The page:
Sustainable Business Model – The entrepreneurial venture needs to be a sustainable business model. You can fall in love with something, but if you can’t realistically look at it and see that over the next four or five years it will be sustainable, then all the passion in the world won’t get you there. What will drive that economic engine? What is the single thing you can look at in the business that will make it a viable venture? For my business, its recurring revenue—the consultancy side. Many start-ups fail because they run out of cash. Boomer leaders understand the significance of cash flow and how to manage and protect it.
Provided the “Boomer” has committed to continual personal learning and growth, I believe they have some major advantages for success over much younger start-up CEOs. Boomers have more evolved emotional intelligence. The rapid growth and continually changing environment inherent in a start-up business requires leadership that is consistent and steady. Boomer CEO’s have worked through countless change management initiatives over the years. They can provide their coworkers with the guidance, inspiration and motivation required to get everyone focused on the vision of the business while fully understanding that the road to get there will be filled with anxiety, fear and exhilaration.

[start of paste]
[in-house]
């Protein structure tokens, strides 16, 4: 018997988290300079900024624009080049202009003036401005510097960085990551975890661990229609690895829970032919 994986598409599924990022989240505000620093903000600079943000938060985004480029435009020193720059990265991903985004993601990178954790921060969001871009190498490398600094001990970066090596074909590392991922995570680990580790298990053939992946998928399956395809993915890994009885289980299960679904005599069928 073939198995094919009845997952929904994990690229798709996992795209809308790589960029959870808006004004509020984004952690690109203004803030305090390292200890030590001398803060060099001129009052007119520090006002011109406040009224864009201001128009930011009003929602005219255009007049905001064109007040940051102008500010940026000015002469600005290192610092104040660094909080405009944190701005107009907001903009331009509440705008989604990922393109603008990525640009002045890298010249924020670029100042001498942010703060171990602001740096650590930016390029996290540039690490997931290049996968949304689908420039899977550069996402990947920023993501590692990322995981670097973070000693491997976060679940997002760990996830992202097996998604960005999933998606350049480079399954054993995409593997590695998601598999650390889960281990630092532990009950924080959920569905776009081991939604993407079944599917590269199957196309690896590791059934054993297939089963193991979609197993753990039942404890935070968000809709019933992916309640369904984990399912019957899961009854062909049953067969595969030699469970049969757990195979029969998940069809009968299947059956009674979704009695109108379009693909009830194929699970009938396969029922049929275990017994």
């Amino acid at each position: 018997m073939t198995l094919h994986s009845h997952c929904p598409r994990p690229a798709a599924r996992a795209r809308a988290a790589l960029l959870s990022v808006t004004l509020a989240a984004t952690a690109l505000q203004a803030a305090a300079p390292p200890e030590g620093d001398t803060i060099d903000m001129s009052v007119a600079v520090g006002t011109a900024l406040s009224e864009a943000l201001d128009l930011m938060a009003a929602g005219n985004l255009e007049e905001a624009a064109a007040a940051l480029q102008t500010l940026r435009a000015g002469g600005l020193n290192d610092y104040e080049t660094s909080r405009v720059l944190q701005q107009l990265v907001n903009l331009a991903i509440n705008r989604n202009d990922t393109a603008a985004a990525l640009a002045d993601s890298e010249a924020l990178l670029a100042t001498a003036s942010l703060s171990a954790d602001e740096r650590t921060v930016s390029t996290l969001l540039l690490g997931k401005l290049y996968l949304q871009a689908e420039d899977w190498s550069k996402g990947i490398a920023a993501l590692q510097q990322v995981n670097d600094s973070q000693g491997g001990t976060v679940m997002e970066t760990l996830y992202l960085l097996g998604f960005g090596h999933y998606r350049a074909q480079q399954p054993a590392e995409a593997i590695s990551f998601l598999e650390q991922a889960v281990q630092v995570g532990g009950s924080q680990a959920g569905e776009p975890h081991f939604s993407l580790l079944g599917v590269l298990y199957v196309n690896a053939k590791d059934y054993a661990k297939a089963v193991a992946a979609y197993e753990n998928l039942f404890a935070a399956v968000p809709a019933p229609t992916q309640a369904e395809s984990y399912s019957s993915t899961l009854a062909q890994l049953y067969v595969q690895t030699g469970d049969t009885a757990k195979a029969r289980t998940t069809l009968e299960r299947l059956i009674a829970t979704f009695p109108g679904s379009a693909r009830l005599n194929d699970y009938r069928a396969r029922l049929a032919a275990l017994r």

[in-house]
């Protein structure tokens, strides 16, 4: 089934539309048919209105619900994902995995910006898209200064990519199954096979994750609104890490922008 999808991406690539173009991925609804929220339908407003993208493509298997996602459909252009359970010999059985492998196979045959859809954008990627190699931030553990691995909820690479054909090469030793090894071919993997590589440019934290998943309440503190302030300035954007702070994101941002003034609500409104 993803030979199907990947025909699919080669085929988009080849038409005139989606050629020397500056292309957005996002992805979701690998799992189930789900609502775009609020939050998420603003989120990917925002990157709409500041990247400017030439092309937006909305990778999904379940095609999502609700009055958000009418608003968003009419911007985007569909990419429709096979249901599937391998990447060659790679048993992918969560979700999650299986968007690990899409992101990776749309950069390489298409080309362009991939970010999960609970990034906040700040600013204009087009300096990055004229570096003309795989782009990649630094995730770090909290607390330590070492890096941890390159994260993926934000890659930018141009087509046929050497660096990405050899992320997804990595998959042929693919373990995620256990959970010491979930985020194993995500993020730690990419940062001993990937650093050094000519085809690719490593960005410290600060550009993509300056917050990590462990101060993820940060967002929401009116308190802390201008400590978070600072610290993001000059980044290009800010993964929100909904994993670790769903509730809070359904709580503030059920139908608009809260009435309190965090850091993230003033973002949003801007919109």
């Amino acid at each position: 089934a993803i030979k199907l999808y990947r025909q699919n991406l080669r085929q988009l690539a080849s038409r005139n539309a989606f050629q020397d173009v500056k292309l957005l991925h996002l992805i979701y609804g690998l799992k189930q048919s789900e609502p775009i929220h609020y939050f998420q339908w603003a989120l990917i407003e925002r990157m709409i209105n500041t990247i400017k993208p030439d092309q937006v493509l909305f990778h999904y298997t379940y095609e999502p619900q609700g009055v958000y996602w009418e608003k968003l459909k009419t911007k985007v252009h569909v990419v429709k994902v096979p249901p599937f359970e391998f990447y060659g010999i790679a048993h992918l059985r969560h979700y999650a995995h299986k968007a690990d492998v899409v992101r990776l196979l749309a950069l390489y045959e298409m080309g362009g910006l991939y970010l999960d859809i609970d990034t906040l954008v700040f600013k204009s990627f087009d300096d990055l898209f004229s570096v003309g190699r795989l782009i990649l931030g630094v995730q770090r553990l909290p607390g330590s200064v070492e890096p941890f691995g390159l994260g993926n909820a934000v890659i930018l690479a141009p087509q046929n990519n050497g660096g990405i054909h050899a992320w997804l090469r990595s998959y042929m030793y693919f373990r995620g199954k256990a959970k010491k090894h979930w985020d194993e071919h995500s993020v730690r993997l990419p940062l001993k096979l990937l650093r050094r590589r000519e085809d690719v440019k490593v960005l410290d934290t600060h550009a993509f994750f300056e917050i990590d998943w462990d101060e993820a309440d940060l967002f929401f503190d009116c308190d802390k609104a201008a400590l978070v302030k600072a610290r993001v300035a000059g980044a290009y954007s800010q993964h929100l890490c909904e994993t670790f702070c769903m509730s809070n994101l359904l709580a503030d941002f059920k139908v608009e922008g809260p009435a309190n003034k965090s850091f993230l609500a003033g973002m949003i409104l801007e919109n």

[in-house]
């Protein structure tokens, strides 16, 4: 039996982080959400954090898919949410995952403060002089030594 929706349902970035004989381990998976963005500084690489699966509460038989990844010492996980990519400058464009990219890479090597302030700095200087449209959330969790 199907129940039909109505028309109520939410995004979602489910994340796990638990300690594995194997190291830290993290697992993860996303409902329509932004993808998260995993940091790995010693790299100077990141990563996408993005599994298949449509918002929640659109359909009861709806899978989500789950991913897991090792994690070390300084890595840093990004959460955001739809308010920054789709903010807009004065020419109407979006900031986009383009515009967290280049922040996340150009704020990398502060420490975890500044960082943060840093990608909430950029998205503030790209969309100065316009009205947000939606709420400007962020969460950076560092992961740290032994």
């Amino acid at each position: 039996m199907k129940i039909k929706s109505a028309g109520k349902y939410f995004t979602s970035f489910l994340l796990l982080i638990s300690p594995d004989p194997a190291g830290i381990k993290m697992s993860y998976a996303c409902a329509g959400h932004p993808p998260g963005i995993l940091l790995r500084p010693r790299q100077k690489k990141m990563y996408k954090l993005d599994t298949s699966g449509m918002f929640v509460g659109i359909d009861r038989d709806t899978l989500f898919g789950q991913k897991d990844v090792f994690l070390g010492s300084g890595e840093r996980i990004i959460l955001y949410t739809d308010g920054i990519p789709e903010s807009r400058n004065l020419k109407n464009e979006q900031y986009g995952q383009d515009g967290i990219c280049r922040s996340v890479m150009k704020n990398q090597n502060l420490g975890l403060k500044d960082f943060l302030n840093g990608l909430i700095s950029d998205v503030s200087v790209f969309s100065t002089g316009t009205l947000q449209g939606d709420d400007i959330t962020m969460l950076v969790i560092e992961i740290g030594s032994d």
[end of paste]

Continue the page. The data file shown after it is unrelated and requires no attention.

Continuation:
Younger entrepreneurial CEOs sometimes have difficulty empowering others to carry out their vision. They have to have their hands in everything because it’s their “big idea.” This type of leadership eventually wears down coworkers and has them shutting down and walking out the door. Boomer CEOs understand empowerment and delegation and are more likely to center the business on the team, not the founder.
– Jeff Mariola is CEO of DigitalBrandWorks, a digital consultancy which specializes in representing manufacturers in the digital marketplaces and ensuring proper overall representation of product’s pricing and content online. Previously, he served as President of Ambius, the premier creator of ambience for businesses and a division of Rentokil Initial plc., where he led the company’s European and North American businesses.